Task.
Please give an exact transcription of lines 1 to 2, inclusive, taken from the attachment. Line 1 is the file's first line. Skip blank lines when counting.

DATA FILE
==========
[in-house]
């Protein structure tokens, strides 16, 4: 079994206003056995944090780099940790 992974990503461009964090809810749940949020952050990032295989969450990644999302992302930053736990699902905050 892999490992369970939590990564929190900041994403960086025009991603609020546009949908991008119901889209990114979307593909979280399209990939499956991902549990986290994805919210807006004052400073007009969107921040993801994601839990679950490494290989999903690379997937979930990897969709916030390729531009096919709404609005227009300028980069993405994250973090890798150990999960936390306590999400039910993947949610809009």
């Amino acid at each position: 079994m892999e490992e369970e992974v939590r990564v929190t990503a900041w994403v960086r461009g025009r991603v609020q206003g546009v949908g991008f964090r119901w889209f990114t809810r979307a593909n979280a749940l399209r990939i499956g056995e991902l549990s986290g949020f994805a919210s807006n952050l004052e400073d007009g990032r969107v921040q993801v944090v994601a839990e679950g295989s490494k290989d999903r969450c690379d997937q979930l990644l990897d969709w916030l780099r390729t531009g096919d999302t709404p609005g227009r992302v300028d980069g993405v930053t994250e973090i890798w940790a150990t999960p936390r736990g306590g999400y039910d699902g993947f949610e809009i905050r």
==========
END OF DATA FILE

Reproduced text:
[in-house]
């Protein structure tokens, strides 16, 4: 079994206003056995944090780099940790 992974990503461009964090809810749940949020952050990032295989969450990644999302992302930053736990699902905050 892999490992369970939590990564929190900041994403960086025009991603609020546009949908991008119901889209990114979307593909979280399209990939499956991902549990986290994805919210807006004052400073007009969107921040993801994601839990679950490494290989999903690379997937979930990897969709916030390729531009096919709404609005227009300028980069993405994250973090890798150990999960936390306590999400039910993947949610809009």